Starting and stopping the ventilator for patients with amyotrophic lateral sclerosis

Neurol Clin. 1989 Nov;7(4):789-806.

Abstract

Only a minority of patients who have ALS require, request, and receive assisted or supported ventilation. Usually, when a mechanical ventilator is needed, nonsurgical methods can be used for prolonged periods of time. Appropriately timed discussions can reduce the need for emergency management of breathing failure. The doctrine of informed consent applies to decisions about life support. It involves both the physician (to exercise clinical judgment on behalf of the patient) and the patient (to make personal decisions). They must interact. The patient's firm decision must be clear but need not be in the form of a "living will," and it does not need to be sought repeatedly or reiterated endlessly. Just as a considered decision cannot be arbitrarily overthrown in a time of crisis, neither can a change of mind be willfully ignored. In practice, this may test the capability of even the most experienced and understanding physician, and may result in less-than-ideal outcomes, as our examples show. As in any other area of medical practice, personal experience teaches valuable lessons. Unfortunately, even extended publications discussing clinical management of ALS have failed to address the subject of discontinuing ventilatory support, and ethicists have not always been helpful. Bernat and Beresford have, however, successfully summarized the ethical issues involved. Failure to sustain breathing mechanically or withdrawing artificial support of breathing from a requesting patient who, in the terminal stage of ALS, has become unable to breathe without a mechanical ventilator cannot be called assisted suicide, mercy killing, or either passive or active euthanasia. It is allowing a competent person to die naturally of the incurable illness that afflicts him. The state has no legal interests to be served by intervening in the process just described, which bears no relationship to issues of malpractice, much less to criminal negligence or homicide. Neurologists have not uniformly understood these points, as demonstrated by previous publications addressing the issue and by the findings of our own survey of neurologists who have special experience in the area of neuromuscular diseases. In regard both to starting and to stopping the ventilator, we believe strongly that it is time to lay aside the moral, legal, and ethical conflicts that have needlessly delayed or prevented physicians from complying with the resolute decisions that competent patients have made about their own lives. We urge doctors to act in these cases, as in all others, with their best medical judgment.(ABSTRACT TRUNCATED AT 400 WORDS)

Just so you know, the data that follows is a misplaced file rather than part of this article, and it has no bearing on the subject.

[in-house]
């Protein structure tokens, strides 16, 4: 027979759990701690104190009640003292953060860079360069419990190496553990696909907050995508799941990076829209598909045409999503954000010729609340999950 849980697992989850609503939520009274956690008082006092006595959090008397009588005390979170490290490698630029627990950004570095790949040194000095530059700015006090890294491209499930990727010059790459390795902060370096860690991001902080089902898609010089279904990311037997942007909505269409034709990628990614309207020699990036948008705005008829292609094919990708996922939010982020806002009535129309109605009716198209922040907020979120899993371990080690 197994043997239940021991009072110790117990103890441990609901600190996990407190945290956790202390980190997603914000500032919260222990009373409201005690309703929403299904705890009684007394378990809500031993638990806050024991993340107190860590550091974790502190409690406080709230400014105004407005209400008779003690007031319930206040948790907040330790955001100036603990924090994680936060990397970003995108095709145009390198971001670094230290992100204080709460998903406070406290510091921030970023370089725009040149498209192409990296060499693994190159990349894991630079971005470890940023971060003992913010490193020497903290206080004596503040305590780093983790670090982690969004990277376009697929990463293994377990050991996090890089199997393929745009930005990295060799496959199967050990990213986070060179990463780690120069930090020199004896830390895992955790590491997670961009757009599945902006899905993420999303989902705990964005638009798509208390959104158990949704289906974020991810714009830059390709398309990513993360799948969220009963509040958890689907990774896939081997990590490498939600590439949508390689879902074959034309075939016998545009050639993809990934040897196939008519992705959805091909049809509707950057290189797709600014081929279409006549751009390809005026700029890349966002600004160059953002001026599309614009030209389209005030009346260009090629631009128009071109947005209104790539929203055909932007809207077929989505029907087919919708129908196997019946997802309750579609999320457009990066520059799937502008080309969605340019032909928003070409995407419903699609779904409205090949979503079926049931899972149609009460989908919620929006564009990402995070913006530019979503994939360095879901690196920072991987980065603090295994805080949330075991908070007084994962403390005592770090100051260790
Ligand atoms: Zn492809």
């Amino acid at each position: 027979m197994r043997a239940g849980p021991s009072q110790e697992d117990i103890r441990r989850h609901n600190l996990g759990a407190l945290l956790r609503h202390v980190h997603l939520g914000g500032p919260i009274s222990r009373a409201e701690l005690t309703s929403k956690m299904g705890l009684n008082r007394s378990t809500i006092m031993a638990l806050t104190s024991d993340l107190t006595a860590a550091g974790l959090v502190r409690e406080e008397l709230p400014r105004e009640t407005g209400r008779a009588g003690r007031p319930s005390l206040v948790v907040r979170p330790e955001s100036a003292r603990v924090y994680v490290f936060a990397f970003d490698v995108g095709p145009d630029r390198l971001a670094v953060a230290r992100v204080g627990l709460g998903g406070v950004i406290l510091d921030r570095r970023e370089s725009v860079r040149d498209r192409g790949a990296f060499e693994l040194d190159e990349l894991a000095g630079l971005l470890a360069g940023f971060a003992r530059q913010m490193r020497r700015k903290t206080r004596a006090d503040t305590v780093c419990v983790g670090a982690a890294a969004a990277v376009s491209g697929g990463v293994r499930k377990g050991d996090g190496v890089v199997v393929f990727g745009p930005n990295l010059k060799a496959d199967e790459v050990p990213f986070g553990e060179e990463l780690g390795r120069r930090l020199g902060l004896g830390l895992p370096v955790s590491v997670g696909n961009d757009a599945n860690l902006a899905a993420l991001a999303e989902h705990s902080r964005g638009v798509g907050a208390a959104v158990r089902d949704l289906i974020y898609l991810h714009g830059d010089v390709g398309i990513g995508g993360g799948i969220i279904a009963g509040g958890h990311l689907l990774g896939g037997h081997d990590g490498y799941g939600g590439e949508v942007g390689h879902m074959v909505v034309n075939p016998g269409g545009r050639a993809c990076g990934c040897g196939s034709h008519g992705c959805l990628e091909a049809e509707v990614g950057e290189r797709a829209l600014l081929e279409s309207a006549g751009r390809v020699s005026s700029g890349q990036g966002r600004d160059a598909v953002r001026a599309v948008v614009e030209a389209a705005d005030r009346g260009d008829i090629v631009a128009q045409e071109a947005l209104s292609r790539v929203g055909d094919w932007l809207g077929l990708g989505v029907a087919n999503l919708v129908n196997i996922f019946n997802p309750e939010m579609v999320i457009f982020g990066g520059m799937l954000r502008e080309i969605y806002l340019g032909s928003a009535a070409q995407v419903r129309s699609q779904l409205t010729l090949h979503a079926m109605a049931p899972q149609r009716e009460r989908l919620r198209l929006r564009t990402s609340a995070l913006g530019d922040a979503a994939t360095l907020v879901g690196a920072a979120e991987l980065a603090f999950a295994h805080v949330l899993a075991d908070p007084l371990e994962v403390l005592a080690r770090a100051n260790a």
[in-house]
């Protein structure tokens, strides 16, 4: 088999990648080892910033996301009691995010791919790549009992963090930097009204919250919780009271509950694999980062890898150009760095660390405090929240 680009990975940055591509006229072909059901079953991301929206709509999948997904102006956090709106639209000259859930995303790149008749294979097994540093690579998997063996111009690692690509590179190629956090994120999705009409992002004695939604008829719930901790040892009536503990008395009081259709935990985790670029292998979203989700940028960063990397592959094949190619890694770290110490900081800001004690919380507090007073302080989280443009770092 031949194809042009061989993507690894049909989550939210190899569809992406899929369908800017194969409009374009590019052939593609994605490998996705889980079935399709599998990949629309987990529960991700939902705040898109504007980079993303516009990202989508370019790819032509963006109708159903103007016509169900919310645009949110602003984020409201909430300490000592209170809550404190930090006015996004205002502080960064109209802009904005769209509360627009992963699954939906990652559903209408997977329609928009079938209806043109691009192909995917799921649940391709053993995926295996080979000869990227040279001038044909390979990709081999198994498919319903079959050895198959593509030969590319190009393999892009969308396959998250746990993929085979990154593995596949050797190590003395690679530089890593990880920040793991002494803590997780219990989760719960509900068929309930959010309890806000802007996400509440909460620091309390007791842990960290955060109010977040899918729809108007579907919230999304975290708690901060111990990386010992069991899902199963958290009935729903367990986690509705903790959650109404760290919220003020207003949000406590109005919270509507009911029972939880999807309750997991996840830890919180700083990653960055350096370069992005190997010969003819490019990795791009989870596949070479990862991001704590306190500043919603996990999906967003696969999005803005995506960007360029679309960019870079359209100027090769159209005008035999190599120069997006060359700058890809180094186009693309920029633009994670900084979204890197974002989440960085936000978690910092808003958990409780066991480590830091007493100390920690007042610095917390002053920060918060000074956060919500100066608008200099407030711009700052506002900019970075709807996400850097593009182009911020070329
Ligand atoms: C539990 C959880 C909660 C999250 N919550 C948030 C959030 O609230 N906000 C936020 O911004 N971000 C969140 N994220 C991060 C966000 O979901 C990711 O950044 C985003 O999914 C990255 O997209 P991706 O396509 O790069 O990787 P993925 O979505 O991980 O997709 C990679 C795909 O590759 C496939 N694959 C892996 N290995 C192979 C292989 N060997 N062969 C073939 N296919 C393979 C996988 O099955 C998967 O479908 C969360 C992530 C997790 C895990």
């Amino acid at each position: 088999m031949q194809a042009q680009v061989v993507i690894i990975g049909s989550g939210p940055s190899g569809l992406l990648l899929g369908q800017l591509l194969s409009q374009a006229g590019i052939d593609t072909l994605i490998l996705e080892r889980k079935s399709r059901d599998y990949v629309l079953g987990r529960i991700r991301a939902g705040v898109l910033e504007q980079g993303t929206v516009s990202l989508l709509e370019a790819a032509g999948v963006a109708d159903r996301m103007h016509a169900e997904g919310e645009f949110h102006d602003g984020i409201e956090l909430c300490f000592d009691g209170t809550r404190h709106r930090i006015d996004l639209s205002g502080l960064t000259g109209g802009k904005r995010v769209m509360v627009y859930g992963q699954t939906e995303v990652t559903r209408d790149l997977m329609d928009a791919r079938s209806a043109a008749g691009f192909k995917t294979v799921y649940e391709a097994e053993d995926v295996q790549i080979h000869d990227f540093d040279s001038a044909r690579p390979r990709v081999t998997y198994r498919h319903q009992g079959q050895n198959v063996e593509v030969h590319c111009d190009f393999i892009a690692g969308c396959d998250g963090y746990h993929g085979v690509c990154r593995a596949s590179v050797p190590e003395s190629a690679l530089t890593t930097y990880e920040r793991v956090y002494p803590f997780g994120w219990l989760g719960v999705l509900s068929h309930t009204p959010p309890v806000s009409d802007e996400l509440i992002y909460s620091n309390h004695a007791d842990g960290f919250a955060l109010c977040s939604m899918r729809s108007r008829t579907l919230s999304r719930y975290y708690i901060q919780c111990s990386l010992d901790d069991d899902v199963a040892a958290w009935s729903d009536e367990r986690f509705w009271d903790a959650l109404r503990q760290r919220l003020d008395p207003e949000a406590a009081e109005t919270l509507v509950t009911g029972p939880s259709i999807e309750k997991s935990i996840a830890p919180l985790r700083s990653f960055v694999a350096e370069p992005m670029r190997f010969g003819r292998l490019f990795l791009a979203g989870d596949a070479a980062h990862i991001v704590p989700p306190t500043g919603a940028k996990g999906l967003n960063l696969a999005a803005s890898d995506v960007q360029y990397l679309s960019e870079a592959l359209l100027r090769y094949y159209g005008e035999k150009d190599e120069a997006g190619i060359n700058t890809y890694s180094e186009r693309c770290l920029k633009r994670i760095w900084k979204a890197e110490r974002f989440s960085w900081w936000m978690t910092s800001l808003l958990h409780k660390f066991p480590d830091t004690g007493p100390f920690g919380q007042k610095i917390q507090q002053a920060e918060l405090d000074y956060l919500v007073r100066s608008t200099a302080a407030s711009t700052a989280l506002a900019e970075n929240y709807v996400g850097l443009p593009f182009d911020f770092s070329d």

MeSH terms

  • Amyotrophic Lateral Sclerosis / physiopathology
  • Amyotrophic Lateral Sclerosis / therapy*
  • Ethics, Medical*
  • Humans
  • Life Support Care / psychology*
  • Respiration, Artificial*